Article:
Thursday, May 5, 2016

Transformation Tuesday: Critical Thinking Activities- Weight Logic

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It's Transformation Tuesday on a Thursday! I've been buried this week trying to finish the first draft of my dissertation proposal. It's finally done and I've been singing, "Celebrate good times, com'on," since pushing the send button earlier this week! 

This month for Transformation Tuesday, I will feature problem solving and critical thinking activities to keep your students engaged during these last weeks of school. Managing student behavior at the end of the school year can be a challenge for even our most experienced teachers. Trust me when I say that keeping them engaged is how to win the battle. 

With that in mind, today's activity has been a class favorite for my students over the years! It's called Weight Logic. Logic puzzles help students develop solid critical thinking and problem solving skills in the early grades. This is essential to support higher-level mathematics in the later ones. Problem solving and critical thinking activities can be infused in a variety of ways. The most important thing is to get our students thinking and communicating about their thinking as often as we can. 

To complete the weight logic puzzles, students use the sum of the symbols shown on the scale to determine the value of each symbol. For many students, this task seems simple. You guess and check the values until you find a combination that works. But that level of thinking is just the beginning. The real critical thinking comes in when students use strategies, other than guess and check, to determine the value of each fruit. 

For example, on puzzle #5 (to the top right), if students recognize that the watermelon and two strawberries on the left side are included in the two pieces of watermelon and two strawberries on the right side, they can subtract the 10 on the left from the 12 on the right to see that the leftover watermelon slice has a value of 2. Once they know that, they can determine the value of the strawberry. How's that for fostering algebraic thinking in elementary school!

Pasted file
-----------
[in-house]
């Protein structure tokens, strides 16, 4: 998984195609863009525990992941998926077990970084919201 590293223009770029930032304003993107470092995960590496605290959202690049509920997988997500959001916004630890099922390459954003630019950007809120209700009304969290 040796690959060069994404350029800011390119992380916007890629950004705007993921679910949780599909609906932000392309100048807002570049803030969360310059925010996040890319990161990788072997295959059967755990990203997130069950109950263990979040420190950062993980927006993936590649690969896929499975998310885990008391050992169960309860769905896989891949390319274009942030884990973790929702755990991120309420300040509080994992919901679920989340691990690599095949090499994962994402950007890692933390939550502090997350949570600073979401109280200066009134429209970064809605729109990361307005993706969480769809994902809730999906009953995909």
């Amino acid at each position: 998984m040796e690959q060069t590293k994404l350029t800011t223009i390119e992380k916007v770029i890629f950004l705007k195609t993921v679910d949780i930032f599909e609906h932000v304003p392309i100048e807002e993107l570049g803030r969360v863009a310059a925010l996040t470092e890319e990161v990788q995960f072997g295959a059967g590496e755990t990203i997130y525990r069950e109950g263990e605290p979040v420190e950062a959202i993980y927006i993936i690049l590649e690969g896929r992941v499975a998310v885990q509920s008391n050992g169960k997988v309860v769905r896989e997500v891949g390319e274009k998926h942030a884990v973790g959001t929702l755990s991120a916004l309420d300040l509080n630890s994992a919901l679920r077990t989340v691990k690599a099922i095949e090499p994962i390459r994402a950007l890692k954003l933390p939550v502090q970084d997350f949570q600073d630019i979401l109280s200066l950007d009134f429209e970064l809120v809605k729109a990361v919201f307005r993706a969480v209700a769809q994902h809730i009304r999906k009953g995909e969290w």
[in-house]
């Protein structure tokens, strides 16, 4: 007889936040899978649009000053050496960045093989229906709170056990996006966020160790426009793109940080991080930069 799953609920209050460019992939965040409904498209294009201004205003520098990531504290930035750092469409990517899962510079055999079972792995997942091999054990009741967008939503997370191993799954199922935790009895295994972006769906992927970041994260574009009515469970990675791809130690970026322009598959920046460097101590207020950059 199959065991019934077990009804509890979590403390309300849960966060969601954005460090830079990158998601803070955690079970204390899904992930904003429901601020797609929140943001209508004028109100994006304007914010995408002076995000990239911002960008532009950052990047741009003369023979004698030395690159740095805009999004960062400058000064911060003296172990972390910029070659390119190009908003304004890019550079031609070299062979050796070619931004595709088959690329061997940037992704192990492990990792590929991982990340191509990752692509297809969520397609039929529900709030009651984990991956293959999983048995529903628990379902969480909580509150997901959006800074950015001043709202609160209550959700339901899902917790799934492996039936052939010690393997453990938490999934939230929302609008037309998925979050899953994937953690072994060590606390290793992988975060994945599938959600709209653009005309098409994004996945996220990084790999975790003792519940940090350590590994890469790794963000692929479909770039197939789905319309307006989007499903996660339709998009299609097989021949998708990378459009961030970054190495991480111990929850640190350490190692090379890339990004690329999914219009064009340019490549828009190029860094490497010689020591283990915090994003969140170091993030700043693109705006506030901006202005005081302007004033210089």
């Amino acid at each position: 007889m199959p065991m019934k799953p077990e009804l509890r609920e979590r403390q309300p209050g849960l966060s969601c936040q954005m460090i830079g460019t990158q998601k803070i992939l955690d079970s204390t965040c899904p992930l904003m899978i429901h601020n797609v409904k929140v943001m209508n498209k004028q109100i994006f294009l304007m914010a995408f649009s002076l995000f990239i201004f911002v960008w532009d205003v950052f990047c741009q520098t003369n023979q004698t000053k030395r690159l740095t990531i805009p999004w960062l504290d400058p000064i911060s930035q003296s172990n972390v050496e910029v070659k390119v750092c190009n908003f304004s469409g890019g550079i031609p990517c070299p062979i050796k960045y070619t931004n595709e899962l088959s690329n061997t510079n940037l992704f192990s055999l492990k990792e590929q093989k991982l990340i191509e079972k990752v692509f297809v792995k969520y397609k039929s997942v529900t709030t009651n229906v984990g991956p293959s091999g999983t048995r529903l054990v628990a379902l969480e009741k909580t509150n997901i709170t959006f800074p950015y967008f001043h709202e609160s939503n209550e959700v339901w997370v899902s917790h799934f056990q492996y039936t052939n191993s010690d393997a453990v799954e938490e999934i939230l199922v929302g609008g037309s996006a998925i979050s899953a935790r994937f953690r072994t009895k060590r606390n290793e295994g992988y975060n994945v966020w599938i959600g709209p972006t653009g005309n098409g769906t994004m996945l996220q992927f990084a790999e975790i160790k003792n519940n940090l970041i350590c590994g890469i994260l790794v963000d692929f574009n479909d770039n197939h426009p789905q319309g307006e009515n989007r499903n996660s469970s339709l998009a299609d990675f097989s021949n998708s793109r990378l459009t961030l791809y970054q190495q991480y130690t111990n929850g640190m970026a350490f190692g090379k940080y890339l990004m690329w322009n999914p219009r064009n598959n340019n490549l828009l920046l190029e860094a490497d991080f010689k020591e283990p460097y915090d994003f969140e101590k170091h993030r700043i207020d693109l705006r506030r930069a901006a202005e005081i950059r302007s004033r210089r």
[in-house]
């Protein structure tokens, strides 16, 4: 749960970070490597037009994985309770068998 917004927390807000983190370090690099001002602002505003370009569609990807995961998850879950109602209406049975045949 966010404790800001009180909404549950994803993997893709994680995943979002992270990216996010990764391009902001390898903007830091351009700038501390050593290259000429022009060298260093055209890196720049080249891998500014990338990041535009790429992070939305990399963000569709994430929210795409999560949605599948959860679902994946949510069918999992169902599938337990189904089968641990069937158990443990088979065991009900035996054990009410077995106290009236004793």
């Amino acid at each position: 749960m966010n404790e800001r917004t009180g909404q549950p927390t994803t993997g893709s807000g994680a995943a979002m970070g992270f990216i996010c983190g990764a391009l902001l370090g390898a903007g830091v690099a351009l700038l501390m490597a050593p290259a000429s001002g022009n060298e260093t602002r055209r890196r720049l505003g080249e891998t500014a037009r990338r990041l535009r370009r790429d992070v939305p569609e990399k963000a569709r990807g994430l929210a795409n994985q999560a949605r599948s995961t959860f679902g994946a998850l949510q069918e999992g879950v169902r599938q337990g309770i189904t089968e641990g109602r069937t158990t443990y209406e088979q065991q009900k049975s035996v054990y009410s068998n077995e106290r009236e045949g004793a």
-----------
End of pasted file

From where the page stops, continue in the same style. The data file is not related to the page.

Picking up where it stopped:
For puzzle #6 (to the bottom right), students recognize that there are three watermelon slices on the right whose total value must be a multiple of three. The only multiple of three that is less than five is 3. If students subtract 3 from 5, then you discover the value of the bunch of grapes is 2 and the value of the lemon slices is 1. Students can then double-check their values using the left side to see if their solution works. 

How awesome would our students be if they could articulate that level of thinking? It will take time for students to arrive at these solutions, but once they've mastered guess and check, encourage them to look for other ways to solve the problem. Be sure to have students share their solution strategies with other classmates as well. 

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Sound Off: What strategies would your students use to solve these types of problems?


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